U.S. Rep. Greg Walden met with law enforcement, Union County Commissioners, Grande Ronde Hospital staff and community members to talk about human trafficking Wednesday at the Meisner Conference Room in La Grande.
An estimated 300,000 American children are at risk of being trafficked in the United States, according to documentation provided by Walden that listed old and new legislation to combat human trafficking.
According to the Polaris project, an organization specifically designed to help stop trafficking, “Human trafficking is a form of modern slavery, a multi-billion dollar criminal industry that denies freedom to 20.9 million people around the world. And no matter where you live, chances are it’s happening nearby. From the girl forced into prostitution at a truck stop to the man discovered in a restaurant kitchen, stripped of his passport and held against his will. All trafficking victims share one essential experience: the loss of freedom.”
Walden has been working toward shutting down websites that promote trafficking.
“It’s a huge problem,” he said.
Union County Sheriff Boyd Rasmussen and UCSO Deputy Dane Jensen were on hand to speak to the law enforcement side of the issue.
“We don’t see a lot of it right now in Union County,” Rasmussen said.
The sheriff said Jensen has specific training in domestic situations and is the lead domestic violence investigator for the sheriff’s office.
Jensen said he knows of at least one human trafficking case years ago that involved a minor.
He said they worked with Umatilla County and the Federal Bureau of Investigation “to try to get (the victim) out.”
That challenge was a topic of discussion at Wednesday’s meeting. Victims have a hard time trusting law enforcement and will not come forward to ask them for help.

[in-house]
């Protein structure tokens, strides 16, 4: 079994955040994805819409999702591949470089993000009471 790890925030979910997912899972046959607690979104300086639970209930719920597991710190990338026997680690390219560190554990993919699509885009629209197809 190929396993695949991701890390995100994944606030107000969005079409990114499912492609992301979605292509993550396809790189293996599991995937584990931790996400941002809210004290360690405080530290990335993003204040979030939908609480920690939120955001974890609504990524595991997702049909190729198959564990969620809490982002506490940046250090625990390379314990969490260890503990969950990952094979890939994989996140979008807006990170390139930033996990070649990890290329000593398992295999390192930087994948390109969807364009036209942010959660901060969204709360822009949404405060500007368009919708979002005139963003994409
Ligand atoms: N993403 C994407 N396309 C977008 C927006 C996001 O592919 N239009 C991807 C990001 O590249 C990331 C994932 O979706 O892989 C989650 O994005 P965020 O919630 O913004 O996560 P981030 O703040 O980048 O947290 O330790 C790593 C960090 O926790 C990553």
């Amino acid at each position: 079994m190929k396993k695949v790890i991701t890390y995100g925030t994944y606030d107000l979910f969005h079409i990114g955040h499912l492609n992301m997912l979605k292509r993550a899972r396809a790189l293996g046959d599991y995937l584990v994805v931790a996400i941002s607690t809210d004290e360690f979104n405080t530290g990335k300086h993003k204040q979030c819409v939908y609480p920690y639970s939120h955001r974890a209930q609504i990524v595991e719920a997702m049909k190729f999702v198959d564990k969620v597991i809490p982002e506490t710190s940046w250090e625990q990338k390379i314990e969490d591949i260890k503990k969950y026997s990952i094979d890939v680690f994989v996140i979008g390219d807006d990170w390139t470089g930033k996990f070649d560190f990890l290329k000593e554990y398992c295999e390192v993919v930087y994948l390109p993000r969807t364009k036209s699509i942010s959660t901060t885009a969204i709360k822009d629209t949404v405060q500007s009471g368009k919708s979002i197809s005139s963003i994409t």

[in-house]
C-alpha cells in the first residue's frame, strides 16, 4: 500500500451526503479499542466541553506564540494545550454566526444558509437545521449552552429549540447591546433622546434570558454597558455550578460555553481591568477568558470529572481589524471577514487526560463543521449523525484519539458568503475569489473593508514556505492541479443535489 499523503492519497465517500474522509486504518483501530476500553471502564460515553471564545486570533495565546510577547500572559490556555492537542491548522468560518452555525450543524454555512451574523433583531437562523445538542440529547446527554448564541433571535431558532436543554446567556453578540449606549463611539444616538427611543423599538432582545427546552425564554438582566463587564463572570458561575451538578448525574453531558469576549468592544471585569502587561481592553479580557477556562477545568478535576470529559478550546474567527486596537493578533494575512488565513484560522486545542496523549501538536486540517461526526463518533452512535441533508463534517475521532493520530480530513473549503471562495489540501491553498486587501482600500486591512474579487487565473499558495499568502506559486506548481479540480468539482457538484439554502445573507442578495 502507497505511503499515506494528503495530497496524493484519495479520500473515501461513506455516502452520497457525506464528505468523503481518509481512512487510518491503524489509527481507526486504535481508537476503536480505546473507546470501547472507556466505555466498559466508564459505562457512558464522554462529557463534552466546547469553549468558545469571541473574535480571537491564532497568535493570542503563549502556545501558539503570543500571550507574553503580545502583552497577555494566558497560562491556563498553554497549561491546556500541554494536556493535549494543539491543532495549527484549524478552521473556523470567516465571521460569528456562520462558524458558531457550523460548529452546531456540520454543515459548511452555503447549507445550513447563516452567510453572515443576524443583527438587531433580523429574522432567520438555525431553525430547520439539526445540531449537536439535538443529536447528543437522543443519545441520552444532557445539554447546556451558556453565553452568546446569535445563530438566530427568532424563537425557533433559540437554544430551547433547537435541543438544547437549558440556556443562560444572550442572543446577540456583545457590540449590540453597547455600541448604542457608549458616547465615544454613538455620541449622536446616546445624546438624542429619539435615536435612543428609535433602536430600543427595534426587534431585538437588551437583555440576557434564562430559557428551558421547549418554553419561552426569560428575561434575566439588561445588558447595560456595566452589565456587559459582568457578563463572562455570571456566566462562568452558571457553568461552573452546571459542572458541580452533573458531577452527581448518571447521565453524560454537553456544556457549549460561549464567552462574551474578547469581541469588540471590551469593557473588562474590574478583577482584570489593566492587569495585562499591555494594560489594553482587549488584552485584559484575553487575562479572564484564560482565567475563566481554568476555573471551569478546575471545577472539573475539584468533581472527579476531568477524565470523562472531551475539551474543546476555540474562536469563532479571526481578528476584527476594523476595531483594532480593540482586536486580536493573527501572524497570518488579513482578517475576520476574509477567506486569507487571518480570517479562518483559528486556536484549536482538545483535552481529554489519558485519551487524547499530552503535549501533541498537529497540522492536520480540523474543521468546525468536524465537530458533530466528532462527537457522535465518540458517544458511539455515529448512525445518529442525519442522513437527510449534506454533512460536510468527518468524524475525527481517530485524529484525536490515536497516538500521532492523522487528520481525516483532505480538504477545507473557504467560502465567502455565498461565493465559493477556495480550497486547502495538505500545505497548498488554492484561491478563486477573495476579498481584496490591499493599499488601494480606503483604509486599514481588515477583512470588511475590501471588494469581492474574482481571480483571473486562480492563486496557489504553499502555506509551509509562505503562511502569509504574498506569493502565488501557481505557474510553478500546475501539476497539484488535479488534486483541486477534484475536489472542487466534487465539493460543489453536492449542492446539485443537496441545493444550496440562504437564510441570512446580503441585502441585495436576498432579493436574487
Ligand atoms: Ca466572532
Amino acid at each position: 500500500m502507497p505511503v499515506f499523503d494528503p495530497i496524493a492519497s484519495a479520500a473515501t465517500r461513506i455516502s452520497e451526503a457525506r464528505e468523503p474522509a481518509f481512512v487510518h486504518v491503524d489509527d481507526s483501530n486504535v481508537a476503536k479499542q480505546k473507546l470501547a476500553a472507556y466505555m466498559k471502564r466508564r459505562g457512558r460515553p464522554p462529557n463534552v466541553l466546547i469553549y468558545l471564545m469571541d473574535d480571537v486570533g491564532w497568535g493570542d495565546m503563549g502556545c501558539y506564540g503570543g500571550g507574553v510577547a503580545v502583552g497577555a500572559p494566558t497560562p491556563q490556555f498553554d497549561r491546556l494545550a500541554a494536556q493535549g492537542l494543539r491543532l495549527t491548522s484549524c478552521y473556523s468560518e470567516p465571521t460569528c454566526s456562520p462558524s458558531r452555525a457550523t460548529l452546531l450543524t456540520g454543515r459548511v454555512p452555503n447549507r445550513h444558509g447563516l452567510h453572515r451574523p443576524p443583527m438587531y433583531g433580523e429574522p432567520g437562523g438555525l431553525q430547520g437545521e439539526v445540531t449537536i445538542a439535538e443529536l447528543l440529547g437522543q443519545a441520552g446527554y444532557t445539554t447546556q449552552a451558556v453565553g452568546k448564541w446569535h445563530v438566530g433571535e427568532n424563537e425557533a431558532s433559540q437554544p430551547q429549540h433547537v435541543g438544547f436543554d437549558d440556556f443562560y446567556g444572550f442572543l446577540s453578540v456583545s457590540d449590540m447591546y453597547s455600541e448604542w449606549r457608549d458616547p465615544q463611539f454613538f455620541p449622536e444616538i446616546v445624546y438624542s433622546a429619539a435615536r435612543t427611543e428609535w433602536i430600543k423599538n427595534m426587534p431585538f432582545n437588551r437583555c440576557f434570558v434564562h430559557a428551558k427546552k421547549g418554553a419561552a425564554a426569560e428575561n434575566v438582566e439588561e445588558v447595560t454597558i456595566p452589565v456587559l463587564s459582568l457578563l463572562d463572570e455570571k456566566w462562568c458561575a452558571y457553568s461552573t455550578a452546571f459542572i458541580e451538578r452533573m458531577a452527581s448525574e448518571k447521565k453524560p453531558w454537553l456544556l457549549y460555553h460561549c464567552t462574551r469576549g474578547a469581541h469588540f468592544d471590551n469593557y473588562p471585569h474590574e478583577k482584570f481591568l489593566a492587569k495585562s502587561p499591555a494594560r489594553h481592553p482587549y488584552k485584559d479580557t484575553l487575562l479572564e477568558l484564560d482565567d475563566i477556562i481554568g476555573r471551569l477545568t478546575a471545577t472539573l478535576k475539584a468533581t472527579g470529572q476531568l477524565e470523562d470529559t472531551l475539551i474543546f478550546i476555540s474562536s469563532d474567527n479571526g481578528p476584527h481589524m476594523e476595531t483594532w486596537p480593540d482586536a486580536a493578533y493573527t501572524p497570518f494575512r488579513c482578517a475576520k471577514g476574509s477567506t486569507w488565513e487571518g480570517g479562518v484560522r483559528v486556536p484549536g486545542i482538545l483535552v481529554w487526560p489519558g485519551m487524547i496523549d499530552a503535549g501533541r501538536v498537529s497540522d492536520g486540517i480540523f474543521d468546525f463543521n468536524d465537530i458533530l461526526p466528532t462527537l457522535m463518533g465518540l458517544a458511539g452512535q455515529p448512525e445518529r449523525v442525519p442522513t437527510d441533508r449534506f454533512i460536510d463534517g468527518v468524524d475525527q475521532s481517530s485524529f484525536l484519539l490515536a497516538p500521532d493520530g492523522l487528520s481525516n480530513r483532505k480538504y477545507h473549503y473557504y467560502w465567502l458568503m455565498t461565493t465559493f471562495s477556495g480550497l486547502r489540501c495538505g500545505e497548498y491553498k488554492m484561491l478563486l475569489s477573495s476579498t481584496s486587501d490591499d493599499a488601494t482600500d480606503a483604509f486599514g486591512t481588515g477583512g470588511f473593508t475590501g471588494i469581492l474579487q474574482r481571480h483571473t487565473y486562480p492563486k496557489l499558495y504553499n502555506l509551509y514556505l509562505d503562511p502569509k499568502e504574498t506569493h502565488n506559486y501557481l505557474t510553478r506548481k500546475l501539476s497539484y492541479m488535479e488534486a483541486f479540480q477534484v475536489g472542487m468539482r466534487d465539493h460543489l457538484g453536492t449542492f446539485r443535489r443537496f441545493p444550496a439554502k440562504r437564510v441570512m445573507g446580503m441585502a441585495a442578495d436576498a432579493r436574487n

GRH Emergency Room Nurse Manager April Brock said she was asked to come to the meeting and give her input about what she sees in the hospital’s emergency room. She said she has done some research and found ERs often have contact with victims of trafficking due to injuries sustained in the trade.
“(The victims) can’t always speak (up) though,” Brock said.
She said research shows victims of trafficking visit the ER an average of 10 times before they are able to escape their situation.
Brock said she is legally obligated to ask all patients who go through the ER a series of questions, including whether they feel safe at home. She said ER staff often go through those questions quickly out of habit, and feels there needs to be training for ER staff to learn to spot victims of trafficking. She has requested training to show them how to screen and what to look for.
Even when she believes someone is a victim of domestic violence, they are often accompanied by the abuser and are not able to give an honest answer.
April Oswald, of Wallowa County, said she was a victim of sexual abuse and human trafficking throughout her childhood and was in attendance to tell her story.
She said no amount of training will help the ER staff — or law enforcement — because trafficking victims don’t trust anyone.
“(With) our background, it’s hard to trust people,” she said.
She said the most beneficial thing to do is provide resources so victims can help themselves and be able to talk to those who are specifically trained to help with trafficking victims.
See more in Friday's edition of The Observer.